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improving the lives of people with disabilities

 

Advocate Academy
Webinar Series

 

Advocate Academy
Time for Change:
Challenging School Policies &
Practices to Help Students with Disabilities Stay in School


Conducted November 10, 2010

Presenters

Kathleen B. Boundy, Esq., is co-director of the Center for Law and Education (CLE) and has an extensive background in education law. An attorney with CLE for more than 30 years, Ms. Boundy has played a significant role through legislation, policy development and litigation in implementing and enforcing the rights of students with disabilities, including improved educational outcomes under the Individuals with Disabilities Education Act, as amended, and Section 504 of the Rehabilitation Act of 1973 and No Child Left Behind.

Lili Garfinkel is Project Coordinator for the Juvenile Justice at the PACER Center in Bloomington, MN. Ms. Garfinkel has coordinated PACER’s Juvenile Justice Project since 1994 and prior to that served as the coordinator of PACER’s Child Abuse project. From 1999-2006 she was also the Assistant Director of the National Center on Education Disability and Juvenile Justice or EDJJ, a unique partnership that provided research, training and technical assistance as well as parent advocacy in this emerging field. Ms. Garfinkel has written more than 10 publications on youth with disabilities and juvenile justice, and is a frequent presenter at national conferences.

Webinar Archive and Materials

Webinar Presentation Handout: This is the Handout for the Webinar presentation. (PDF, 26 pgs)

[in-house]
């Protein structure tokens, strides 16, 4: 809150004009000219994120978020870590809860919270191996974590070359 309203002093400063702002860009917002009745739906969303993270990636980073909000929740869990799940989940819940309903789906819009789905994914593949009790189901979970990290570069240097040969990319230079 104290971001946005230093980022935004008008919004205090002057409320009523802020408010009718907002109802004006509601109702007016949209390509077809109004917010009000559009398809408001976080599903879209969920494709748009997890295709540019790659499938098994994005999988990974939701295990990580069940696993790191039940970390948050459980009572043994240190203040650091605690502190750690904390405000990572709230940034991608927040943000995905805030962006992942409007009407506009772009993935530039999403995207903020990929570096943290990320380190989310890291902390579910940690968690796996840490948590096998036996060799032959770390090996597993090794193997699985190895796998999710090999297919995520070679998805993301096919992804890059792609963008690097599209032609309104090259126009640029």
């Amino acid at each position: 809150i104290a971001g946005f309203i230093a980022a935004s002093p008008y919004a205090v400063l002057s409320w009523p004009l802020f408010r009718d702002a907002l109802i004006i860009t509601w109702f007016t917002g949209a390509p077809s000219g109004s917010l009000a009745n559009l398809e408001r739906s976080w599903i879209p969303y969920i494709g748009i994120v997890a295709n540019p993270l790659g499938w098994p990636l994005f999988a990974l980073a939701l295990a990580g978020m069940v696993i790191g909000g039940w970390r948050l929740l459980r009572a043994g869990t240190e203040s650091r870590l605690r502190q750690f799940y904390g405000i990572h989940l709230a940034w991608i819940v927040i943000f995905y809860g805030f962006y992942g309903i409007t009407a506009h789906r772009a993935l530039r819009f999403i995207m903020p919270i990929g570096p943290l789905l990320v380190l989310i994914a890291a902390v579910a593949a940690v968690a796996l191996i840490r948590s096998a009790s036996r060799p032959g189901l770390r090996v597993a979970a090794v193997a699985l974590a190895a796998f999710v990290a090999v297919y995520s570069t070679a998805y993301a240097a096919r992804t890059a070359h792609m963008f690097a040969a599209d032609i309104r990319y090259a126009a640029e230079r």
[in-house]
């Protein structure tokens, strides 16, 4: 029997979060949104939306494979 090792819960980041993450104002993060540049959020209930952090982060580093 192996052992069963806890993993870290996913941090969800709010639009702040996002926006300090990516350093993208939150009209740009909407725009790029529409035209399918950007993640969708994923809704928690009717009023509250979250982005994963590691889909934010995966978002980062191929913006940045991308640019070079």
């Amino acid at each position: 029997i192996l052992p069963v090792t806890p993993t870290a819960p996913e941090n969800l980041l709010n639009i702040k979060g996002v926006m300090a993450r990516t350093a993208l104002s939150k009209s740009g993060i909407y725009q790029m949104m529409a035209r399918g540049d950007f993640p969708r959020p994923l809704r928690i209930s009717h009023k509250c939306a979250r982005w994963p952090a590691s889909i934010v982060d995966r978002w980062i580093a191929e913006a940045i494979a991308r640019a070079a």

Webinar Archive: This is the recording of the live Webinar (audio and visuals) conducted on November 10, 2010. The recording is 1 hr, 36 minutes in length. You can start, stop, pause, fast forward or rewind the recording using the controls on the ReadyTalk player. (Note: Playing the archive requires Adobe's free FLASH Player to be activated.)

Webinar Archive MP3: This is the MP3 audio file of the live Webinar presentation (1 hr, 36 minutes).

ADDITIONAL RESOURCES:

National Technical Assistance Center for the Education of Neglected or Delinquent Children and Youth (NDTAC): National resource center to provide direct assistance to States, schools, communities, and parents seeking information on the education of children and youth who are considered neglected, delinquent, or at-risk with a primary focus on the education of youth involved in the juvenile justice system. 

American Bar Association :: Recommendations developed in partnership with the Center for Law and Education and adopted by the ABA.
> Right to a High-quality Educational Program
> Right to Remain in School
> Right to Resume Education

Charles Hamilton Houston Institute for Race and Justice, Policy Brief, March 2010
First, Do No Harm: How Educators And Police Can Work Together More Effectively To Keep Schools Safe And Protect Vulnerable Students

Youth with Disabilities in the Juvenile Justice System: Prevention and Intervention Strategies: Issue Brief published by the National Center on Secondary Education and Transition.

Suspended Education: Urban Middle Schools in Crisis: Study published by the Southern Poverty Law Center finds that African-American children are suspended far more frequently than white children, in general, with especially high racial differences in middle school. The study also notes there is, in general, no evidence that racial disparities in school discipline are the result of higher rates of disruption among black students. Get the study here.


 
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